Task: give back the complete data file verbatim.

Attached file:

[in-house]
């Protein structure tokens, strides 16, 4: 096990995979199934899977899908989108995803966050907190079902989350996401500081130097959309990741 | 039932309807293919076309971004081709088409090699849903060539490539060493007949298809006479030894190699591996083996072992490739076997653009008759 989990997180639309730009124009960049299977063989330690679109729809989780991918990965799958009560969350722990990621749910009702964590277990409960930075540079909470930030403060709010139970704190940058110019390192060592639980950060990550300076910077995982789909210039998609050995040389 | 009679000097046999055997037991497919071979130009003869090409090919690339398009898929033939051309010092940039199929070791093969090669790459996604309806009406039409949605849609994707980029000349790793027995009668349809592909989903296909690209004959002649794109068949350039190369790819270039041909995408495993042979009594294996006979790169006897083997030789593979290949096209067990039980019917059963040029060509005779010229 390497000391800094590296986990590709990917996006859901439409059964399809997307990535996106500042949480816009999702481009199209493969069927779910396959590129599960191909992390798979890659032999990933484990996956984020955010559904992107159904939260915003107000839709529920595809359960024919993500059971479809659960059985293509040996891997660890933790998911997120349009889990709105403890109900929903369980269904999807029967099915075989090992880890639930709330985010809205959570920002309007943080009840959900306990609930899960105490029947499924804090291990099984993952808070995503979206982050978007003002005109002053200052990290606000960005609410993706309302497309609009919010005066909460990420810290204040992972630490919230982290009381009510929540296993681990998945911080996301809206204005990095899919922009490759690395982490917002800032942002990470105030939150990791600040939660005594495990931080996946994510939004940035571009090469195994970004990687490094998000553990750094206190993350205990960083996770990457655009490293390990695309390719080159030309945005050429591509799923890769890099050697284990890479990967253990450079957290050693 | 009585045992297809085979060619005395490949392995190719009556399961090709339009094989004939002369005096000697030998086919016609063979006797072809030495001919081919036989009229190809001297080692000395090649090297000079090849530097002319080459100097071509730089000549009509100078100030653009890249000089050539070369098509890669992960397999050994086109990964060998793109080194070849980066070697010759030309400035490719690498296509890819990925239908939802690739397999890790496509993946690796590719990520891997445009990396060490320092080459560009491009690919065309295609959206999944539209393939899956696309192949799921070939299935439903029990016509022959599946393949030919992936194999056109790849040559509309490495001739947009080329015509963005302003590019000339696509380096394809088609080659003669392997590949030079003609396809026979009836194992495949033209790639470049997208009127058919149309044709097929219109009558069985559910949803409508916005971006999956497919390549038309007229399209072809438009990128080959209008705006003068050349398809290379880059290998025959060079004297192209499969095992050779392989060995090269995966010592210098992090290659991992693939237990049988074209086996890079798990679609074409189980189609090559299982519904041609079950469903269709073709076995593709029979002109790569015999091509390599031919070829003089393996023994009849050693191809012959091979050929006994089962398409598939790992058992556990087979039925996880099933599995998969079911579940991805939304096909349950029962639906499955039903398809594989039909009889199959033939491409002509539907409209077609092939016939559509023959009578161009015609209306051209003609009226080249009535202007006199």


[in-house]
């Protein structure tokens, strides 16, 4: 096990995979199934899977899908989108995803966050907190079902989350996401500081130097959309990741 | 039932309807293919076309971004081709088409090699849903060539490539060493007949298809006479030894190699591996083996072992490739076997653009008759 989990997180639309730009124009960049299977063989330690679109729809989780991918990965799958009560969350722990990621749910009702964590277990409960930075540079909470930030403060709010139970704190940058110019390192060592639980950060990550300076910077995982789909210039998609050995040389 | 009679000097046999055997037991497919071979130009003869090409090919690339398009898929033939051309010092940039199929070791093969090669790459996604309806009406039409949605849609994707980029000349790793027995009668349809592909989903296909690209004959002649794109068949350039190369790819270039041909995408495993042979009594294996006979790169006897083997030789593979290949096209067990039980019917059963040029060509005779010229 390497000391800094590296986990590709990917996006859901439409059964399809997307990535996106500042949480816009999702481009199209493969069927779910396959590129599960191909992390798979890659032999990933484990996956984020955010559904992107159904939260915003107000839709529920595809359960024919993500059971479809659960059985293509040996891997660890933790998911997120349009889990709105403890109900929903369980269904999807029967099915075989090992880890639930709330985010809205959570920002309007943080009840959900306990609930899960105490029947499924804090291990099984993952808070995503979206982050978007003002005109002053200052990290606000960005609410993706309302497309609009919010005066909460990420810290204040992972630490919230982290009381009510929540296993681990998945911080996301809206204005990095899919922009490759690395982490917002800032942002990470105030939150990791600040939660005594495990931080996946994510939004940035571009090469195994970004990687490094998000553990750094206190993350205990960083996770990457655009490293390990695309390719080159030309945005050429591509799923890769890099050697284990890479990967253990450079957290050693 | 009585045992297809085979060619005395490949392995190719009556399961090709339009094989004939002369005096000697030998086919016609063979006797072809030495001919081919036989009229190809001297080692000395090649090297000079090849530097002319080459100097071509730089000549009509100078100030653009890249000089050539070369098509890669992960397999050994086109990964060998793109080194070849980066070697010759030309400035490719690498296509890819990925239908939802690739397999890790496509993946690796590719990520891997445009990396060490320092080459560009491009690919065309295609959206999944539209393939899956696309192949799921070939299935439903029990016509022959599946393949030919992936194999056109790849040559509309490495001739947009080329015509963005302003590019000339696509380096394809088609080659003669392997590949030079003609396809026979009836194992495949033209790639470049997208009127058919149309044709097929219109009558069985559910949803409508916005971006999956497919390549038309007229399209072809438009990128080959209008705006003068050349398809290379880059290998025959060079004297192209499969095992050779392989060995090269995966010592210098992090290659991992693939237990049988074209086996890079798990679609074409189980189609090559299982519904041609079950469903269709073709076995593709029979002109790569015999091509390599031919070829003089393996023994009849050693191809012959091979050929006994089962398409598939790992058992556990087979039925996880099933599995998969079911579940991805939304096909349950029962639906499955039903398809594989039909009889199959033939491409002509539907409209077609092939016939559509023959009578161009015609209306051209003609009226080249009535202007006199």